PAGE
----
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Marysville Globe
Marysville, Washington
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May 18, 1972     Marysville Globe
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May 18, 1972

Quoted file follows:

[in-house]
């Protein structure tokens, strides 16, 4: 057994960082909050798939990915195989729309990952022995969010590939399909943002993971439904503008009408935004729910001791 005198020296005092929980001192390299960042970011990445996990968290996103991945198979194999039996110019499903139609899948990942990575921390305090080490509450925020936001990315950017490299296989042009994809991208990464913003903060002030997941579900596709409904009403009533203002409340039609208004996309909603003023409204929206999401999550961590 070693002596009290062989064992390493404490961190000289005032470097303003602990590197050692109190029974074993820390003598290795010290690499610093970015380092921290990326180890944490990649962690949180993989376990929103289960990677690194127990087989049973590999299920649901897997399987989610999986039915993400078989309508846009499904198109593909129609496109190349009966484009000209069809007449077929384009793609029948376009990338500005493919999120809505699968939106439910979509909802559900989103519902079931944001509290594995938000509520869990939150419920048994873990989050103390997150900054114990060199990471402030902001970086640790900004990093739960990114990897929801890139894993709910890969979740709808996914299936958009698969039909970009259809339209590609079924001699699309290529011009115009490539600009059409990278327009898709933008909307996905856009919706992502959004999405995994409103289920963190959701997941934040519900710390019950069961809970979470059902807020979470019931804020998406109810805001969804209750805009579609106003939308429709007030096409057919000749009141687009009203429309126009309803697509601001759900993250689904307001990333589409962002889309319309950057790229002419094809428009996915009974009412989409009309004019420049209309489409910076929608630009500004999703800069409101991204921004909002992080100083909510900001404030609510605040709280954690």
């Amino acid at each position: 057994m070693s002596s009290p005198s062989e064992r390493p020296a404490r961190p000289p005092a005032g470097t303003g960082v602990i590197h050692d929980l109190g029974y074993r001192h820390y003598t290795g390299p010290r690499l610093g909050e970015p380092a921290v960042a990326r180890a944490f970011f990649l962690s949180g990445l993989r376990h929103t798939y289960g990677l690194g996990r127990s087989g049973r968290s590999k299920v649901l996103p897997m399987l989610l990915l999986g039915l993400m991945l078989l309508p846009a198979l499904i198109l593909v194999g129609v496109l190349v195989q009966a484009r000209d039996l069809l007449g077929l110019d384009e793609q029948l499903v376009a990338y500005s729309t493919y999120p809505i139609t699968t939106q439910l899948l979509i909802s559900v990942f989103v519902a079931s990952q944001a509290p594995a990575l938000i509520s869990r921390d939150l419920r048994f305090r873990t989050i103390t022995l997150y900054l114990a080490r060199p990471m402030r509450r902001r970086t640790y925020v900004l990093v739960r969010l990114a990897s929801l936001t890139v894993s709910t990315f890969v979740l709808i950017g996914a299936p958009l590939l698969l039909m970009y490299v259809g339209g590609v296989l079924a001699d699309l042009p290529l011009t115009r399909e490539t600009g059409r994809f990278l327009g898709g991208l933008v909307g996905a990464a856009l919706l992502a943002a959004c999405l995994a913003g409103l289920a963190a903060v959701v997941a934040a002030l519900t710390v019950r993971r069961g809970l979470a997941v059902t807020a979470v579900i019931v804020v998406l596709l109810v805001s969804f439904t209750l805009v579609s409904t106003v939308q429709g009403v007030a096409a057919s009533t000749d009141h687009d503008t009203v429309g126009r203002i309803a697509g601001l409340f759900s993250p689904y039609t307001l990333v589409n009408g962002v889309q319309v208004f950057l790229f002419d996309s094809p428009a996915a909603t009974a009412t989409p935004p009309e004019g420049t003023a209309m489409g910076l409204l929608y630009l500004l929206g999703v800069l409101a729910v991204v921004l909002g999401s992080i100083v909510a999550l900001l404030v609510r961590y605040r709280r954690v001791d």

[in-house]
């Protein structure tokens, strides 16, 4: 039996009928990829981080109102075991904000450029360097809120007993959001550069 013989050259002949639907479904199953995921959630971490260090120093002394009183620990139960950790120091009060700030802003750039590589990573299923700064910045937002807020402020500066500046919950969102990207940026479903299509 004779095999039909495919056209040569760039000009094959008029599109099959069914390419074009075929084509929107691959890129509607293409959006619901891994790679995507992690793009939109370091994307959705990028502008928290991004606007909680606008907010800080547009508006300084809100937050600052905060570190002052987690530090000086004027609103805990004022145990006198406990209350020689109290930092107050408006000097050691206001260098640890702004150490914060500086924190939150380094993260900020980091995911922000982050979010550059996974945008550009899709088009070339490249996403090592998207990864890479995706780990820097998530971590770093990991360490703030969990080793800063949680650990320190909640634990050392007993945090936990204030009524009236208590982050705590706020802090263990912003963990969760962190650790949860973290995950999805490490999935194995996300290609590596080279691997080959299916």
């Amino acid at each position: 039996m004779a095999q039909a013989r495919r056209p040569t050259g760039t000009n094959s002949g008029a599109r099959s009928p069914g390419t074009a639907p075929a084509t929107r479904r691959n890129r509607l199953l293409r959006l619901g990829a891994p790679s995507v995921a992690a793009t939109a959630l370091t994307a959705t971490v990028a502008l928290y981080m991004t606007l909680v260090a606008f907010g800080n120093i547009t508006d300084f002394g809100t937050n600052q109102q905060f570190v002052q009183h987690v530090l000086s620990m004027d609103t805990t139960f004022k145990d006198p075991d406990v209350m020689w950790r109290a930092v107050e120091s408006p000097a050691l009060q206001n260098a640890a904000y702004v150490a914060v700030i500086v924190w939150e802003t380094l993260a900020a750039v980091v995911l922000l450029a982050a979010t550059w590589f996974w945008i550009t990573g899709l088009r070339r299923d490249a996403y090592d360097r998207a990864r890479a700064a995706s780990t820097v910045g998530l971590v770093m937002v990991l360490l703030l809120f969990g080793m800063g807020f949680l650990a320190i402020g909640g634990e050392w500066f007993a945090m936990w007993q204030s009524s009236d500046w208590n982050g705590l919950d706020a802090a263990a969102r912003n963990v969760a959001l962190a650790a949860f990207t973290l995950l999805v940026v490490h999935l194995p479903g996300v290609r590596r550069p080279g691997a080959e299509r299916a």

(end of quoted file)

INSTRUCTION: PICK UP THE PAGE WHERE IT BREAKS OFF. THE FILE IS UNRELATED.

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MARYSVILLE, SNOHOMISH COUNTT, WASHINGTON VOI. No. 81, No. 20 Thursday, May 18, 1972 Carol Heekathorn holds up a lovely painted butterfly hang as part of the Liberty School Art Fair. Jerry lrst grader already had hung his talented handiwork. the auditorium where parents enjoyed looking over the tWings, and other creations of pupils. Annual showing required that the area become annexed to the City i if it wanted the service. The charge for the project, if. undertaken as an LID, Mrs. McInnis said, would be about $10 a front foot. n Charges to be waived by the city are the trunk sewer charge of two cents a square r foot and the capital im- provement charge of $100. These charges are to be m dropped for a six month period. To form an LID Owners of 80 percent of the property valuation must approve, and the project Would be financed for a ten year period. Some comments from the audience acknowledged the desirability of the project but questioned the present need and the city's motives. Mrs. McInnis commented "We're not laying down an Z Stainless Steel Mixing Bowls ApMlake Offer Continues AKoUlI~I Marysville 659-7514 Bellingham 676-8500 ultimatum, just making an offer" in presenting the project to those affected. torte A planned robbery of Bartlett & Foxe Hardware was thwarted Monday af- ternoon when one of the pair of suspected conspirators apparently changed his mind about participating and warned one of the store owners. According to the Marysville Police report of the affair, both men had been in the store on Saturday, May 13, it was learned after their arrest Monday. Around 2:30 p.m. on Monday the pair, Charles Wayne McCune of Artesia, California and David Allen Jenkins of Norfolk, Nebraska returned to the stor,c. As Jenkins "shopped" in the store, McCune warned Don Foxe, co-owner, that they were planning a rob- bery and that his companion was "wanted by police." Marysville police were summoned but the pair had left the store before they arrived. Summoned again to the store at 3:40 p.m., of- ficers found McCune in the store and Jenkins outside, reading a book in the back seat of an automobile that proved to have been stolen from a used car lot in Whittier, California on Friday, May 5. Officers learned the men had been in the store on the 13th, according to Herman Broeker, police chief, to "look it over," with the idea that McClune would hide inside the store until it closed and later admit Jenkins. Both men were placed in custody in Marysville City Jail. Marysville School Board of Directors honored ten retiring employees from the Marysville School District at the May 15 regular board meeting held in the Tulalip Elementary School. Those honored were, August Buse, Mildred Kantola, Cecile ttendricks, Effie: Atkins, Winnie Kukull, Olive Becker, Elizabeth Stuestall, Elmer Bick, Ralph Olson, and Carl Schwankle. Dr. Richard Voege's con- tract for superintendent of Marysville schools was renewed for three years. Under other employment of personnel, Karen Fitch, Hilda Johnson, Anne Red- mon, and Sandra Furuli, all who had received letters of non-renewal on April 10. Since that time, due to resignations and leaves of absence, they have been placed in vacancies based on the guidelines previously adopted by the board. Leaves of absence were granted to Betty Oosterhoff and Jeannette Travis. Resignations include Stuart Marshlain, speech therapist, who has accepted a position in Longview; John Jerrim, P.E. at Pilchuck has ac- cepted a position of Oregon; Miss Elizabeth Iverson, and Mrs. Kathleen Peterson have accepted position in the Shoreline School District. Under the non-renewal policy it was announced that no teachers in the district have requested a hearing. Due to the levy failure there has been a 42.5 reduction in staff. Fourteen resignations have been accepted. 238 certificated people will be employed next year. Concerning extra curricular activities for 1972- 73 school year Dr. Richard Voege, superintendent, reported that the district will have insufficient funds available for continuing the current program. He said the state law allows tax money to pay only the salary costs for extra curricular activities. All other costs (equipment, referees, first aid supplies, etc.) must be paid by the student body accounts. By school board action on April 3, extra curricular activities were cut by 65 percent in the 1972-73 budget, which left $40,000 which is to be used for the basic curriculum for next year. The following programs will be continued for next year: 1. Elementary Safety Patrol. 2. intramurals, band, vocal, drama, student store at the middle schools; 3. at the high schools - varsity football (4 coaches) varsity basketball, varsity baseball, wrestling, and track -- all with two coaches. Girls sport" program, band, vocal, swimming, drama, drill team. It was also announced that the school district and district staff will be totally responsible for the management and instruction of extra curricular ac- tivities. The student councils at both Pilchuck and Marysville high schools have selected the year books and cheer leader staff to be totally paid from student body funds next year, and this includes salary costs. ATHLETICS The school board also has authorized formation of a joint Pilchuck High School and Marysville High School committee to set guidelines and supervise any donations given by the public to sup- port extra curricular ac- tivity programs. The board stipulated that these funds must go into a common district athletic fund and that competitive athletic programs must be the same at both high schools. Those serving on the Marysville-Pilchuck Athletic Fund committee are Doug Howell (Pilchuck) and Craig Harrison (Marysville) student council presidents; parent representatives are Jack Hammond and Jim Gregory; faculty representatives-- Jerry Parrish and Ward Sayles; OUSln, A panel of citizens met with a group of about 100 senior citizens on Wednesday, May 11, in the MHS cafetorium. The panel consisted of Marysville city ad- ministrator William Gear; Federal Finance representative John Barber; Snohomish County Housing Authority representative. Diane Goodwin; apartment owners representative Dan Festa; realtor Bill Hanby; and businessmen Charles Holmes, William Brashler, and Gene Olmstead. Diane Gondwin explained the process for applying for elderly housing units, stating that first the city council must approve the ap- plication for low cost housing for the elderly. Units would then be built on the basis of community needs and funds available to HUD. After qualifying the high rise apartment would be built by local contractors who would bid on the job. When com- pleted the units would be rented to those on the waiting list. Ranges, refrigerators, draperies and rugs would be furnished. Rents paid by the occupants would be 25 percent of their income with HUD paying the remaining 75 percent. Each area has its own income limit. All utilities are in- eluded in the rent. The difference in housing leased by the Housing Authority and that built by private individuals with Federal Funding is that private individuals pay all taxes while the leased housing pays 10 lercent of the rent in lieu of taxes. At present a 24 unit privately owned elderly housing administrative represen- tatives, Jerry Mills and David Rich. The guidelines set by this committee state that the cost of each extra curricular activity was determined by the committee. All donations for a particular sport must be on hand before the specific program is offered. These costs would include the salaries of coaches and costs for equipment and officials. Donors may specify the sport for which their donation is to be applied. Deadline date for donations - - Fall sports, Sept. 1, 1972; Winter sports, Nov. 1, 1972; Spring sports, March 1, 1973. Donors may give their donations to Jerry Mills at Pilchuck or to David Rich at Mary6ville High Schoo. Bookkeeping and clerical responsibilities have been assigned to Marysville High School. Further questions concerning donations may be directed to any. member of the Athletic Fund com- mittee. building is being constructed in Marysville. Panel member Dan Festa explained that he feels that people should be subsidized, not programs. The city has many empty ppartments and if the people who were eligible were subsidized they could live where they chose, he commented. HUD Finance represen- tative John Barber spoke on funding assistance. In a survey of the Mary ille area he found that there was an 18 percent vacancy rate in apartments and 7 percent in individual housing. He stated that HUD would not issue funds for housing in an area until vacancy rates are down to normal. A question from the floor on repossessed "235" homes and their use for elderly housing was answered by Barber who said that the size, arrangement and location of "235" houses were not suitable for elderly housing. These houses were to be repaired and resold to private individuals who qualified them. A number of comments and questions came from the floor. Residents from Baker Heights, an apartment house in Everett for the elderly, owned and operated by the Housing Authority, ex- pressed their satisfaction with the plan. There is a waiting list. Diane Goodwin concluded that it was the intention of the Housing Authority to provide safe, convenient living quarters for our elderly citizens. BRIDES, brides, brides.